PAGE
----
Picking my favourite varieties in the 2017 Echinacea Plant Trial
As part of my recent visit to RHS Wisley, I made a point of visiting the Plant Trial Beds. These are where the Award of Garden Merit (AGM) plants are trialled and awarded the highest horticultural accolade. This year I was pleased to see the Zinnia and Echinacea trials in full bloom.
The trial is in its second year of three and, for me, there were some clear winners in the patch. I didn’t have any Echinacea in my garden when I visited Wisley but I soon corrected that by buying ‘Magnus Superb’.
If you want to find out more about the current plant trials happening at Wisley then follow this link to the PDF.
Traditional pink Echinacea
When I think of Echinacea the first thing that comes to mind is tall, pinky purple, daisy-like flowers held high amongst a mixed grass border. Their rich, deep pinks are complemented by the central cone that often has burnt-orange tints.
For this reason, my favourite selection has to be ‘Fatal Attraction’ – apparently bred by Piet Oudolf – and has a real quality of colour with strong dark stems. The Sombrero Baja Burgundy (possibly a breeding label rather than its eventual commercial name) had petals that were much closer to a cherry-red. ‘Pink Shimmer’ seemed to glow and really stood out amongst the rest.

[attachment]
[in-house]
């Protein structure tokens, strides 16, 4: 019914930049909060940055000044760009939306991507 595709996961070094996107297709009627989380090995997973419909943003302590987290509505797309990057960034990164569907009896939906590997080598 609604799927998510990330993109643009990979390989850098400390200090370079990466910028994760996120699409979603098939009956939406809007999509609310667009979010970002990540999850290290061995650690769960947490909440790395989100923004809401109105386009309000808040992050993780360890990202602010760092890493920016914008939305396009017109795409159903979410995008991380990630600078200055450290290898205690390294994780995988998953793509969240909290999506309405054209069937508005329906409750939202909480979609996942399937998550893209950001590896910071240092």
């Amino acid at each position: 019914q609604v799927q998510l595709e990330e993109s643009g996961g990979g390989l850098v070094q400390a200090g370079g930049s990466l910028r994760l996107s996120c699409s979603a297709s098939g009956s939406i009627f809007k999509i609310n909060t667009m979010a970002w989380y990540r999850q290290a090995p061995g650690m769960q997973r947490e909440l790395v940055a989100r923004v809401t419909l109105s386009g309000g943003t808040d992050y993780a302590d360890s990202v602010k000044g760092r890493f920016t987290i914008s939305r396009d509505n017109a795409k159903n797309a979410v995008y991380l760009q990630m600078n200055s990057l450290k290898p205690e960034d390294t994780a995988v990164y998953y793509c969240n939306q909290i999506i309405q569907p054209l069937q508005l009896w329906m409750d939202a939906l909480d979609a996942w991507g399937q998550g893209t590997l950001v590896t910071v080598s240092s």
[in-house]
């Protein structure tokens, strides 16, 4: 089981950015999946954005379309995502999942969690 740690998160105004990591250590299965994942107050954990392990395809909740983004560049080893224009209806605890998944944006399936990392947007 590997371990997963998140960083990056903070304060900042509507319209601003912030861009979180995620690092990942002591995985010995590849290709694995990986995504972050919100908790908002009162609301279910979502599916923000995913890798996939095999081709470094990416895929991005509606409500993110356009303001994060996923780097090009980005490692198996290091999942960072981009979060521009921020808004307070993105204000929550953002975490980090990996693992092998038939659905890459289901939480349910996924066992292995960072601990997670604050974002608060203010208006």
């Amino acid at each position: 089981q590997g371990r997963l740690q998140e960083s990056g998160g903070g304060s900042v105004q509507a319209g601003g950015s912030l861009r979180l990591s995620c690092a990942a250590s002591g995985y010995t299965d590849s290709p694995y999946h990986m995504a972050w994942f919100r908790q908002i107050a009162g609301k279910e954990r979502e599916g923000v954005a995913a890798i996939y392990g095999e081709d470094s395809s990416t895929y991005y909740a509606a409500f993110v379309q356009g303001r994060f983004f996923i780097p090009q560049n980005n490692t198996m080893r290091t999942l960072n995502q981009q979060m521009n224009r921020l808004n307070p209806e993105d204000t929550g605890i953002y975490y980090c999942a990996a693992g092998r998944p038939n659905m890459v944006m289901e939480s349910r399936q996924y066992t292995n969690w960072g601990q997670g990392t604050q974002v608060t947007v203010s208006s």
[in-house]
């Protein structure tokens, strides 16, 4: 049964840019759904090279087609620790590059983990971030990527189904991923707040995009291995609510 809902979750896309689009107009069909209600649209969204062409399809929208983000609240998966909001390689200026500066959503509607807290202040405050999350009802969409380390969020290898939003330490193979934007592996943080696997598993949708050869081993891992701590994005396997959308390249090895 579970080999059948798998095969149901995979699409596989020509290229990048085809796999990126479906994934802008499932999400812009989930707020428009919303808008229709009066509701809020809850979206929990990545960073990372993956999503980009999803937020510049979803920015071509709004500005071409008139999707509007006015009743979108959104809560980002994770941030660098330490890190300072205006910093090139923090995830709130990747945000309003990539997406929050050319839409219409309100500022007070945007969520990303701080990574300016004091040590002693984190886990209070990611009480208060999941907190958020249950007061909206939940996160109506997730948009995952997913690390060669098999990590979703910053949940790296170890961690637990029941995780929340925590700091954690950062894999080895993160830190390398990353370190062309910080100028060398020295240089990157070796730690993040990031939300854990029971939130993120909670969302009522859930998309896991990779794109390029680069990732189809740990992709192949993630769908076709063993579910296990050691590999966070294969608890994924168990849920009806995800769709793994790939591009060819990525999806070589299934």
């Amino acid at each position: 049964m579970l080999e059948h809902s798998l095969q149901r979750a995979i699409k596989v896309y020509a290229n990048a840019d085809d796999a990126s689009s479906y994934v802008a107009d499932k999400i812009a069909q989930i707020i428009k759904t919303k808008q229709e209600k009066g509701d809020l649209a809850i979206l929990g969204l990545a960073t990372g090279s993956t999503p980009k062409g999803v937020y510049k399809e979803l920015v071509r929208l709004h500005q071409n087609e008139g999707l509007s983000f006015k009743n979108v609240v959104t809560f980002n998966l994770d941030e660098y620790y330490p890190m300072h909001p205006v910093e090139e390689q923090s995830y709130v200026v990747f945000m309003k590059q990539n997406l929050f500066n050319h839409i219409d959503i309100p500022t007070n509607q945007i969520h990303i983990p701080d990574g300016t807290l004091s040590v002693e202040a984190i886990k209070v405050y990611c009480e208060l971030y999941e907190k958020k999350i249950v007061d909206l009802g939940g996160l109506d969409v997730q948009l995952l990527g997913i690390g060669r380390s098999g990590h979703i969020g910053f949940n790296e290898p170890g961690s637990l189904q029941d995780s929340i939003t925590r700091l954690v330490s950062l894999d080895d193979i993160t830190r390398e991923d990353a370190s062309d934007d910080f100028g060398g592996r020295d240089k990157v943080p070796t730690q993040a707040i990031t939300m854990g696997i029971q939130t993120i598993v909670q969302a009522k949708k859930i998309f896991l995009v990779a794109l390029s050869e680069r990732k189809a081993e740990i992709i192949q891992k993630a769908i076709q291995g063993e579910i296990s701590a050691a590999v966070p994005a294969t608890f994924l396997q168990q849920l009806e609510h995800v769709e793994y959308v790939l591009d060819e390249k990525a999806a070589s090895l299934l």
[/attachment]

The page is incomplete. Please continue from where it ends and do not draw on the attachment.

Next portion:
White Echinacea varieties
I like the white versions too. They can bring a lighter feel to a border and are a little more restful to look at.
‘Green Jewel’ was white/acid green on the petals and stood tall. ‘White Meditation was a much more compact bush and would suit the front of a border or a pot. The species variant ‘alba’ has relaxed reflexed petals.
Double Echinacea varieties
I’ve never grown the double echinacea varieties and at first glance, they’re a little off-putting. The more you stare the better they get and I think I could get used to them.
‘Catharina Red’ and ‘Elegance’ were the least fussy of the varieties on offer.
For something different
I really liked ‘Tiki Torch’ and it is my second favourite variety on trial. The orange is rich and could easily be mixed in a border with yellows and purples and the plants looked healthy.
These nine varieties are my favourite of all the types on trial. Some of the plants don’t have commercial names yet so are very new. It’s hard to know how well they will perform in a garden setting and how much hardiness and longevity they can muster. A lot of the varieties, particularly those most often flaunted in catalogues as being a colour break, were a disappointing, almost muddy, set of colours. Many had few blooming stems or had flopped untidily.